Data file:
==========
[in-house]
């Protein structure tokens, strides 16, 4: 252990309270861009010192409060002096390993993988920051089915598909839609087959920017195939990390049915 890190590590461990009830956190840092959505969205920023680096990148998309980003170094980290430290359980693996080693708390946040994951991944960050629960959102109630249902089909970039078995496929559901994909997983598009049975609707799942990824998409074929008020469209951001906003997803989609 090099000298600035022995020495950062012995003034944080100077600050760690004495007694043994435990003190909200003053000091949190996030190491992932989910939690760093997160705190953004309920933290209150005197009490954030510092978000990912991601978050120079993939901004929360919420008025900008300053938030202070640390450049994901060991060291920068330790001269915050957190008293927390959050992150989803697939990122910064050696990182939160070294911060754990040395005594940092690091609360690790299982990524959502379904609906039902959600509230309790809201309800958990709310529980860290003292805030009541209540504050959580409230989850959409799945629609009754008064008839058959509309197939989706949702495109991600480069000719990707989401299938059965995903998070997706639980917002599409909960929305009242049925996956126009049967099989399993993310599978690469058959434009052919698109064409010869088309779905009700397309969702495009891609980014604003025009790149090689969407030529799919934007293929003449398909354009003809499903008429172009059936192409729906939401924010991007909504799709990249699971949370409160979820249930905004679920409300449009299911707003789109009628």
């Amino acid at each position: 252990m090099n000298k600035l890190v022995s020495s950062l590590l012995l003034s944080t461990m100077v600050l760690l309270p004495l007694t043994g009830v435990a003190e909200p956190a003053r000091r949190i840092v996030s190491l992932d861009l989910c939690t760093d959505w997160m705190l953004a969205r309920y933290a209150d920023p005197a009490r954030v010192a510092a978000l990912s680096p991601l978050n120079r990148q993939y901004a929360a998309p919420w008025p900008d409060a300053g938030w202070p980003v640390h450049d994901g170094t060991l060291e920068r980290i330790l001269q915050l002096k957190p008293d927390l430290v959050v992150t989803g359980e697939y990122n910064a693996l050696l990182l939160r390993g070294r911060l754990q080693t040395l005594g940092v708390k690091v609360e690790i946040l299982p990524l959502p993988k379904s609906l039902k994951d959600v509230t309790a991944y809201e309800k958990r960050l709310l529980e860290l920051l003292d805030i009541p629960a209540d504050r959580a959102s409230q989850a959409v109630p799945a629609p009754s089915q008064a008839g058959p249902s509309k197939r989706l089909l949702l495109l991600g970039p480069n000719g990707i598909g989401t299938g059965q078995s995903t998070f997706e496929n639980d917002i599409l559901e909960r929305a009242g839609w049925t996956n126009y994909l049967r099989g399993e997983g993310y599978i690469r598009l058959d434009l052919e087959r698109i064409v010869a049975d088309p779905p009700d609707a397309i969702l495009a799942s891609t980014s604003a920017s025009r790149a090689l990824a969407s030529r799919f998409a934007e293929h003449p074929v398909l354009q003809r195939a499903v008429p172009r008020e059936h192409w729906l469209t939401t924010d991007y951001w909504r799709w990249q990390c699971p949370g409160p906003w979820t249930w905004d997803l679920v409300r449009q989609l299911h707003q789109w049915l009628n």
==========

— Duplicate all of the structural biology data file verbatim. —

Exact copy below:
[in-house]
């Protein structure tokens, strides 16, 4: 252990309270861009010192409060002096390993993988920051089915598909839609087959920017195939990390049915 890190590590461990009830956190840092959505969205920023680096990148998309980003170094980290430290359980693996080693708390946040994951991944960050629960959102109630249902089909970039078995496929559901994909997983598009049975609707799942990824998409074929008020469209951001906003997803989609 090099000298600035022995020495950062012995003034944080100077600050760690004495007694043994435990003190909200003053000091949190996030190491992932989910939690760093997160705190953004309920933290209150005197009490954030510092978000990912991601978050120079993939901004929360919420008025900008300053938030202070640390450049994901060991060291920068330790001269915050957190008293927390959050992150989803697939990122910064050696990182939160070294911060754990040395005594940092690091609360690790299982990524959502379904609906039902959600509230309790809201309800958990709310529980860290003292805030009541209540504050959580409230989850959409799945629609009754008064008839058959509309197939989706949702495109991600480069000719990707989401299938059965995903998070997706639980917002599409909960929305009242049925996956126009049967099989399993993310599978690469058959434009052919698109064409010869088309779905009700397309969702495009891609980014604003025009790149090689969407030529799919934007293929003449398909354009003809499903008429172009059936192409729906939401924010991007909504799709990249699971949370409160979820249930905004679920409300449009299911707003789109009628």
């Amino acid at each position: 252990m090099n000298k600035l890190v022995s020495s950062l590590l012995l003034s944080t461990m100077v600050l760690l309270p004495l007694t043994g009830v435990a003190e909200p956190a003053r000091r949190i840092v996030s190491l992932d861009l989910c939690t760093d959505w997160m705190l953004a969205r309920y933290a209150d920023p005197a009490r954030v010192a510092a978000l990912s680096p991601l978050n120079r990148q993939y901004a929360a998309p919420w008025p900008d409060a300053g938030w202070p980003v640390h450049d994901g170094t060991l060291e920068r980290i330790l001269q915050l002096k957190p008293d927390l430290v959050v992150t989803g359980e697939y990122n910064a693996l050696l990182l939160r390993g070294r911060l754990q080693t040395l005594g940092v708390k690091v609360e690790i946040l299982p990524l959502p993988k379904s609906l039902k994951d959600v509230t309790a991944y809201e309800k958990r960050l709310l529980e860290l920051l003292d805030i009541p629960a209540d504050r959580a959102s409230q989850a959409v109630p799945a629609p009754s089915q008064a008839g058959p249902s509309k197939r989706l089909l949702l495109l991600g970039p480069n000719g990707i598909g989401t299938g059965q078995s995903t998070f997706e496929n639980d917002i599409l559901e909960r929305a009242g839609w049925t996956n126009y994909l049967r099989g399993e997983g993310y599978i690469r598009l058959d434009l052919e087959r698109i064409v010869a049975d088309p779905p009700d609707a397309i969702l495009a799942s891609t980014s604003a920017s025009r790149a090689l990824a969407s030529r799919f998409a934007e293929h003449p074929v398909l354009q003809r195939a499903v008429p172009r008020e059936h192409w729906l469209t939401t924010d991007y951001w909504r799709w990249q990390c699971p949370g409160p906003w979820t249930w905004d997803l679920v409300r449009q989609l299911h707003q789109w049915l009628n």